This paper for a philosophy based on the triangular graphics included above.

Personality classification for more on personality types.

The Domesday Book for more on that.

Footnotes on thermodynamics

Generally, a system is an island of orderly behavior in the ever-unfolding process of the universe.

To maintain order (or negative entropy) in its structures and behaviors, a system must consume energy.

 

The need for energy to maintain order

Ludwig von Bertalanffy (1901-1972) considered an organism as a thermodynamic system in which homeostatic processes keep entropy at bay.

“By importing complex molecules high in free energy, an organism can maintain its state, avoid increasing entropy…."

 

Observation: while homeostasis was a focus of many early system theorists, it is not a property of all systems.

The fact is that social and business systems can grow, shrink, die and produce chaotic outcomes.

 

Information as a subtype of order

Erwin Schrödinger (1887 –1961) also discussed the thermodynamic processes by which organisms maintains themselves in an orderly state.

 “Living matter evades the decay to thermodynamical equilibrium by homeostatically maintaining negative entropy (today this quantity is called information) in an open system.”

“The increase of order inside an organism is more than paid for by an increase in disorder outside this organism by the loss of heat into the environment.” Cornell University web site.

 

Observation: In 2009, Mahulikar & Herwig re-defined the negative entropy (negentropy) of a dynamically ordered sub-system.

Negentropy = the entropy deficit of an ordered system relative to its surrounding chaos.

Negentropy might be equated with “free energy” in physics or with “order”; some equate it with "information".

But in cybernetics and systems thinking "information" usually has a more specific meaning.

Information is the meaning created or found by an actor in a description of a reality.

To encode meaning in a description (or data structure) is to use some energy to create a very specific kind of order.

 

The tendency of systems in competition to optimise their use of energy

“Nature's many complex systems--physical, biological, and cultural--are islands of low-entropy order within increasingly disordered seas of surrounding, high-entropy chaos.

Energy is a principal facilitator of the rising complexity of all such systems in the expanding Universe, including galaxies, stars, planets, life, society, and machines.

Energy flows are as centrally important to life and society as they are to stars and galaxies.

Operationally, those systems able to utilize optimal amounts of energy tend to survive and those that cannot are non-randomly eliminated.” Cornell University web site.

 

Observation: this “optimal use of energy” principle has been at work in the evolution of biological systems.

But where minimising energy consumption is of little or no advantage, evolution proceeds in a suboptimal way.

 

The tendency of systems, where resources are cheap, to sub-optimise use of energy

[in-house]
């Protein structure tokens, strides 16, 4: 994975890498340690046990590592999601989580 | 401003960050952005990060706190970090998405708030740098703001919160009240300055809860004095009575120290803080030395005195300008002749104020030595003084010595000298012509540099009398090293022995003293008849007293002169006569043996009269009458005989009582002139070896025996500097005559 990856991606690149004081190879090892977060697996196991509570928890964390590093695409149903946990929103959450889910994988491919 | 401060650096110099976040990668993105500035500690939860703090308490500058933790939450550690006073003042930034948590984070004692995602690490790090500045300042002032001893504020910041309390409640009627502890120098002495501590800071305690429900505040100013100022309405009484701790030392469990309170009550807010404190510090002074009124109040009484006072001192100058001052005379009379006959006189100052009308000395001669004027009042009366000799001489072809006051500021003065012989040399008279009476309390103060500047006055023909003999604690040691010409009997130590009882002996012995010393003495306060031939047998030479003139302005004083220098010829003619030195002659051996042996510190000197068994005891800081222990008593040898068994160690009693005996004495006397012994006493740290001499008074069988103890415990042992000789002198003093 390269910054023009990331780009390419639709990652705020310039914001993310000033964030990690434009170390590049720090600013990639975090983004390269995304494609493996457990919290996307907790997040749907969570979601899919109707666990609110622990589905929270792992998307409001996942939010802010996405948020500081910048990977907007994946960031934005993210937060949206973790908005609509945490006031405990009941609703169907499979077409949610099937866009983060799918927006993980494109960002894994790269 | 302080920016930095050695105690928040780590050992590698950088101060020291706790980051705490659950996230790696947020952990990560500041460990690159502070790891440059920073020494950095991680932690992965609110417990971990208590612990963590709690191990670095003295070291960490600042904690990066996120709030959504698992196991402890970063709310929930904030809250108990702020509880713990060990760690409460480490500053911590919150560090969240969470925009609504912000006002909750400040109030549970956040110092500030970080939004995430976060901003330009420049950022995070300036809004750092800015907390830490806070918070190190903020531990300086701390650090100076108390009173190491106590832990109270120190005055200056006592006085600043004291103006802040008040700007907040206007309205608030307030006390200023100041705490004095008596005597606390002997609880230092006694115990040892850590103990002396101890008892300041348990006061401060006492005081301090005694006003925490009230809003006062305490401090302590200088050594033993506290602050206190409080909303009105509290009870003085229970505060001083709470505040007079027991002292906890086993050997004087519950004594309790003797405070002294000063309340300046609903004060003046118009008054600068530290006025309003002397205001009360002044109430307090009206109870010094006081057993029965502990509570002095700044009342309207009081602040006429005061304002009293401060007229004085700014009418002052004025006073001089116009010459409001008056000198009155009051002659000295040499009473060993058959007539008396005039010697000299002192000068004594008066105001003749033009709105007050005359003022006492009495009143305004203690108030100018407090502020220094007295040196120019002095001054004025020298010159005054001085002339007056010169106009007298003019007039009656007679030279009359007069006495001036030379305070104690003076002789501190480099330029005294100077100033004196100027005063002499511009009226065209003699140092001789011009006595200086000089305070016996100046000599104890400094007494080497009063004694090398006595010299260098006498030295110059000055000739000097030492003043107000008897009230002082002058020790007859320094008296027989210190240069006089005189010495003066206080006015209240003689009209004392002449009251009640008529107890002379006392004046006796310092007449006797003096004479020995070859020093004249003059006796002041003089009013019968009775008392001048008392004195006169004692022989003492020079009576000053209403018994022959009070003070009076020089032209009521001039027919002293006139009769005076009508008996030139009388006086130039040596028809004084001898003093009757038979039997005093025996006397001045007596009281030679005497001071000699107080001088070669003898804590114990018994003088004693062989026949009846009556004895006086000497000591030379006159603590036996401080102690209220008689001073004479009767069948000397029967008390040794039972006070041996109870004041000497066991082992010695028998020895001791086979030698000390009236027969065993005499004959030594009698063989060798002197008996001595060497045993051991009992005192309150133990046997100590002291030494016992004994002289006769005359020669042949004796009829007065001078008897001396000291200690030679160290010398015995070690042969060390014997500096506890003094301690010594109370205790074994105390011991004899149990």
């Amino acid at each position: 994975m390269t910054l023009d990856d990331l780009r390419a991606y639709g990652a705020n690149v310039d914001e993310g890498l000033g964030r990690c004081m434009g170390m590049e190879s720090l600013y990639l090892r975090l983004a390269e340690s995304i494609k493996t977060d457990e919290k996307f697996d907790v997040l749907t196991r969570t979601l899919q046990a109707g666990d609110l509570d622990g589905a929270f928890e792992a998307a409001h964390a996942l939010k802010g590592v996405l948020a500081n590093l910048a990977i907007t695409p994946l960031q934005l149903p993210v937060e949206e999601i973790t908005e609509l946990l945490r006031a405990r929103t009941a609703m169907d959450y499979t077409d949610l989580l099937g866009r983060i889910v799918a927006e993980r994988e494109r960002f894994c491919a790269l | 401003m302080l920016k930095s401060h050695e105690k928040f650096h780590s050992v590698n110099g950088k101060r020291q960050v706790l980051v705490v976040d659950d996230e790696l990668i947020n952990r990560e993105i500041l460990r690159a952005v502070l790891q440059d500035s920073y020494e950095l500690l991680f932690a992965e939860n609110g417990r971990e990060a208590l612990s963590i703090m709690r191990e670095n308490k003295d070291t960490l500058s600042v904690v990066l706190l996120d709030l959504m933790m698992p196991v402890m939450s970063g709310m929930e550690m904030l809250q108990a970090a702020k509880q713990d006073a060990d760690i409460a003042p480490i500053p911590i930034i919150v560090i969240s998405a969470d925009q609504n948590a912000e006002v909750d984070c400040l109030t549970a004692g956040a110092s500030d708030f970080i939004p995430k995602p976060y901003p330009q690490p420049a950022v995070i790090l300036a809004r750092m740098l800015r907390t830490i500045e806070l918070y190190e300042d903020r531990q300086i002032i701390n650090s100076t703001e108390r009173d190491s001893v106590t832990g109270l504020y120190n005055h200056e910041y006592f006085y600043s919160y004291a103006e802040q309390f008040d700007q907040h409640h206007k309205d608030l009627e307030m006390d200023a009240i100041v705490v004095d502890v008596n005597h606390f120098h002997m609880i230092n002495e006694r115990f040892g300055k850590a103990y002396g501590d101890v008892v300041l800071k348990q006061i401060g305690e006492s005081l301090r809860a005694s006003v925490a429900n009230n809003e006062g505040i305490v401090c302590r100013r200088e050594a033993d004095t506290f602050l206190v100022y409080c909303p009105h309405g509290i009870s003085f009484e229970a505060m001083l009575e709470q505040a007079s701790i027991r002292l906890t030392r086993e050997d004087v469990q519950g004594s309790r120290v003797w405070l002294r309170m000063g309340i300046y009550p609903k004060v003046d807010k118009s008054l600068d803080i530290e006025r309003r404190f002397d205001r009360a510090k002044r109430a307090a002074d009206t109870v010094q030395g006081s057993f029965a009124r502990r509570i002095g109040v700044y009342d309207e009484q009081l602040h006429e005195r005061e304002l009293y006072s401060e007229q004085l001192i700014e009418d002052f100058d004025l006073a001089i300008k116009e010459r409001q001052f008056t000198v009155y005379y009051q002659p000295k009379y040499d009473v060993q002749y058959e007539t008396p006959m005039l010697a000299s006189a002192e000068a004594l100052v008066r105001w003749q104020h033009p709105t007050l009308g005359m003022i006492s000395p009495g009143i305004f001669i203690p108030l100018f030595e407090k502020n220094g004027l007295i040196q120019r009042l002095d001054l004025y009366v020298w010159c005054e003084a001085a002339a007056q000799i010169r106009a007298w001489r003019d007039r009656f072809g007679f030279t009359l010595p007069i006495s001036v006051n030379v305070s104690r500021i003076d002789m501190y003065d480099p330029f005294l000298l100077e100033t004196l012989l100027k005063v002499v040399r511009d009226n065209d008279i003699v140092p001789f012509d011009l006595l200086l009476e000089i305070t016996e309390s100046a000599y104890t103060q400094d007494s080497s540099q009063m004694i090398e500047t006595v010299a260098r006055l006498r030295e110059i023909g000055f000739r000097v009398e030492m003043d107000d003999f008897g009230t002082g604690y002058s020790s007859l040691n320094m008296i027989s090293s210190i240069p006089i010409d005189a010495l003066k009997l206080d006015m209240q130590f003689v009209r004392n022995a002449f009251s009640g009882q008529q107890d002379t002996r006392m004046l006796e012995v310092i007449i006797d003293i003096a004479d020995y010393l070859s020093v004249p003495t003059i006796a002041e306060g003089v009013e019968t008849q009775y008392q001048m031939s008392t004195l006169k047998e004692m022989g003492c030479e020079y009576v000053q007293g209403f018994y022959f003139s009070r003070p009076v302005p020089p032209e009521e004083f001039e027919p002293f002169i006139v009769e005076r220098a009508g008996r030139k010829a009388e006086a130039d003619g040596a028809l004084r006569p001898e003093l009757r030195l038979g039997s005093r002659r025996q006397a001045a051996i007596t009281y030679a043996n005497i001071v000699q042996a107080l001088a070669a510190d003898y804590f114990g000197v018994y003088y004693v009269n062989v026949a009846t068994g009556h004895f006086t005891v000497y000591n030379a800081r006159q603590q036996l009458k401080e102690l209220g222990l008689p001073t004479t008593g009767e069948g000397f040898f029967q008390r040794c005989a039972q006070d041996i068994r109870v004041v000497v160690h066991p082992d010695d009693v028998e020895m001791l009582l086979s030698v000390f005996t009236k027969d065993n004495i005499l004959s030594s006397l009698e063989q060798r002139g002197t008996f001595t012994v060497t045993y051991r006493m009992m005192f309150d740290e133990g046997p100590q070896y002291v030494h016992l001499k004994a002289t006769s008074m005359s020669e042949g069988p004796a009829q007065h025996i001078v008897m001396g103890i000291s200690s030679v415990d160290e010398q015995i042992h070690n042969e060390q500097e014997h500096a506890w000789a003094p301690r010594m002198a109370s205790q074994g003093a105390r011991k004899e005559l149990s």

The highest energy consumption per head is not found in countries that are especially orderly.

Energy consumption is highest in countries that are:

·        Too cold: Iceland, Canada,

·        Too hot: Trinidad and Tobago, Qatar, Kuwait, Brunei Darussalam, United Arab Emirates, Bahrain, Oman, or

·        Too rich to care about the cost: Luxembourg, and the United States.

 

Many modern software systems are over complex and suboptimal, because we give them as much memory space and electricity as they need.

 

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Reference: Postmodern Attacks on Science and Reality

https://www.quackwatch.org/01QuackeryRelatedTopics/reality.html

Victor J. Stenger, Ph.D.

 

Recent trends in some academic circles have called into question conventional notions of truth and reality. The claim is made in these circles that all statements, whether in science or literature, are simply narratives -- stories and myths that do nothing more than articulate the cultural prejudices of the narrator. In this view, one narrative is as good as another, since each is expressed in the language of its particular culture and thus contains all the assumptions about truth and reality embedded in that culture. Texts have no intrinsic meaning. Rather, their meanings are created by the reader. The conclusions are then drawn that no narrative can have universal validity and that "Western" science is no exception..

 

Today's college students, in the United States and elsewhere, hear this line of reasoning from many of their social science and humanities professors. "Alternative medicine" proponents often use similar arguments to reject science as a method of determining health-related truths.

 

The assertion that "Western" science is unexceptional begins with a plausible, though ultimately misleading, notion that we humans lack access to any mechanism by which we can learn the truth about an objective reality that exists independent of human thought processes. Certainly, science relies on thought processes and does not always follow a clear, logical path to the conclusions it makes about reality. True, it never proves the correctness of these conclusions. Science knows nothing for certain about the world and must always couch its results in terms of probabilities or likelihoods. Often the choice between competitive scientific theories is based on taste, fashion, or subjective notions of simplicity or aesthetic appeal.